When Lirio Balbuena Romero moved to the United States 13 years ago, she didn’t know a word of English. Her father died when she was 7, and her mother moved to the United States to work and save enough money to bring Romero and her two siblings. Together again, the family has lived in Sun City, Fallbrook, and Temecula, Calif., where her mother stresses the importance of education.
“She has always pushed my siblings and me to go to school and prepare ourselves to have a better life than she had,” says Romero, now 28.
In high school, Romero was active in community service, filling a binder with commendations and certificates for her work, including service with Vista Community Clinic (VCC), where she first learned about the medical services accessible to residents in need. Without language skills or transportation, one of the struggles Romero’s family had after arriving in the United States was access to healthcare.
“Even though (medical services) were available for the community, we didn’t know where to obtain them,” Romero remembers. “Now, that is something that I want to share with the community.”
Three years ago, Romero became a staff member at Vista Community Clinic and she has worked at several sites as a receptionist, patient services representative, outreach worker for health promotion, prenatal assistant and OB-GYN surgery scheduler.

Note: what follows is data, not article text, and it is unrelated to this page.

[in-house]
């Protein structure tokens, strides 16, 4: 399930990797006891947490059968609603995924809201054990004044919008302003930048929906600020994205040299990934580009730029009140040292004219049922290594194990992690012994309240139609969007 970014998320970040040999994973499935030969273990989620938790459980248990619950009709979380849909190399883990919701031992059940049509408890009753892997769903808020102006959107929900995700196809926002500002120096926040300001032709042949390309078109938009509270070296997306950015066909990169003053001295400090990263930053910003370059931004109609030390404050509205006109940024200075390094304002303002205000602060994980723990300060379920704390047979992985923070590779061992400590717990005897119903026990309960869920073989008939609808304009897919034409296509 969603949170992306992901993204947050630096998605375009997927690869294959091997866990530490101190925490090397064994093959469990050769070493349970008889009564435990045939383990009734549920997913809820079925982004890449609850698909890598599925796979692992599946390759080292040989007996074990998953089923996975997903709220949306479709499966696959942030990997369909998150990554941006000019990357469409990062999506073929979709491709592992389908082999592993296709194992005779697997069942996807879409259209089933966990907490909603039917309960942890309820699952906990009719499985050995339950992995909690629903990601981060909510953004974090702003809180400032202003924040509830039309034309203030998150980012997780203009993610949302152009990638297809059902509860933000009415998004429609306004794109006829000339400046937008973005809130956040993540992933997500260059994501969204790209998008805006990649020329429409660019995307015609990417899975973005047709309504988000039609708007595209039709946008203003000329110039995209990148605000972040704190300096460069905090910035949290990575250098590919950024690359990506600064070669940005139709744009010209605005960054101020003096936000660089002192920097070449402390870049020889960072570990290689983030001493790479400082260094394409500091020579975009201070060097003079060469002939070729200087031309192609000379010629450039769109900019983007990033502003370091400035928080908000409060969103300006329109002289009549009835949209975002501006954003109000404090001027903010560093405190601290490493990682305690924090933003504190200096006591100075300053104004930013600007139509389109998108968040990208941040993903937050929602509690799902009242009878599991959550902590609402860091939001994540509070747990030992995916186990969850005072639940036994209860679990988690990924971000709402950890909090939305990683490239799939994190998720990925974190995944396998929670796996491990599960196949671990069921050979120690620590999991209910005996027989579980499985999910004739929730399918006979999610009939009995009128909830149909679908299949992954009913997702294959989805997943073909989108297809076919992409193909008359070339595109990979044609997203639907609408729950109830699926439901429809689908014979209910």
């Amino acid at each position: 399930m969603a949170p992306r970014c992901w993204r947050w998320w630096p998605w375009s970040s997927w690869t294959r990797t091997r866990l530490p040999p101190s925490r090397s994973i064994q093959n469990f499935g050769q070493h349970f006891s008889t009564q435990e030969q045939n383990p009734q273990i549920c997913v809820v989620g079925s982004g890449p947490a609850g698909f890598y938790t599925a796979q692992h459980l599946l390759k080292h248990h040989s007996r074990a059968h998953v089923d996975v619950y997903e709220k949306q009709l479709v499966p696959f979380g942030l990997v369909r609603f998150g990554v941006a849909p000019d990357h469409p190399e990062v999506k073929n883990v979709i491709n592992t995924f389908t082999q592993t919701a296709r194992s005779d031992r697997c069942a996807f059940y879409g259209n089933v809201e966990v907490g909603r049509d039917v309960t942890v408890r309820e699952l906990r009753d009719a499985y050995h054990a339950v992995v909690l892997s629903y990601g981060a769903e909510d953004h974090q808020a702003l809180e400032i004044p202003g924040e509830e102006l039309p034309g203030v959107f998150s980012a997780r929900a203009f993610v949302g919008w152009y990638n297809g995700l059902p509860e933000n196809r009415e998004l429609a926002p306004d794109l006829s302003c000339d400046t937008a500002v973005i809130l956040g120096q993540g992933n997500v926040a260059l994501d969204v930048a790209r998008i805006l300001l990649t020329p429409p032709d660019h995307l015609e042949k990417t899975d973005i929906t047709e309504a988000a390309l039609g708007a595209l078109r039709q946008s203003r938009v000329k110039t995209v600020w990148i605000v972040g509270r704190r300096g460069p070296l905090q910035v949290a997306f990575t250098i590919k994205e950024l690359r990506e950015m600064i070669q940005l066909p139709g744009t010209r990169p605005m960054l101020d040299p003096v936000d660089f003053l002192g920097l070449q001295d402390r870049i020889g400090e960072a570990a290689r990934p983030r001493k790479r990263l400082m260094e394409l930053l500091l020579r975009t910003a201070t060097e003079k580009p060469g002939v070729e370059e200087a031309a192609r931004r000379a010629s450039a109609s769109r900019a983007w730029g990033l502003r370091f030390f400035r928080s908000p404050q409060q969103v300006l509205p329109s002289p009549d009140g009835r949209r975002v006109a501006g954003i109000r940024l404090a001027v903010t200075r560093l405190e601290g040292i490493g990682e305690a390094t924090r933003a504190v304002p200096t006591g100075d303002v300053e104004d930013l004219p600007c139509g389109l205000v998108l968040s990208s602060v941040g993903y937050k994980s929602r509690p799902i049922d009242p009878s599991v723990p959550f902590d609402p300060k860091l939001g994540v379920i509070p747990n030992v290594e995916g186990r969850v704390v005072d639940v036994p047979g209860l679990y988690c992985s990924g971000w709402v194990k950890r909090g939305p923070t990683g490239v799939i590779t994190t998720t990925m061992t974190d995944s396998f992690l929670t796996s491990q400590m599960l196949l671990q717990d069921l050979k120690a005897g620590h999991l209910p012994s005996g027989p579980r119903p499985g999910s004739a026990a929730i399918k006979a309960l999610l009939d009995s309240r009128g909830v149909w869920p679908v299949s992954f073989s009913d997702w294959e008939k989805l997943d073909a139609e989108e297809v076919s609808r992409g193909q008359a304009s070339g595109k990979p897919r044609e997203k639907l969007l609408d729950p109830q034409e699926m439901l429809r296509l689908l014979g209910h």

But her goal was to work directly with patients as a medical assistant. When VCC announced a new medical assistant training program in partnership with CSUSM, Romero immediately signed up. The six-month program was challenging, she says, but she was able to master all of the skills she needs, and it gave her the flexibility to continue working full-time while she earned her certificate.
“I’m putting into practice everything I learned I’m doing injections on my patients, immunizations, lab work, vital signs,” Romero says, now three months into her new position as a medical assistant with VCC. But she wants to provide more. “I am the type of person that believes patients need more than treatment or a plan; they also need to be surrounded by hope, confidence and respect.”
Keeping her mother’s advice close to her heart, Romero is sure she is not done with education. “I would like to become an RN so I can help my community more,” she says. “Someday, I would like to travel to different countries and provide health services for people who don’t have access to those services. That is my biggest dream.”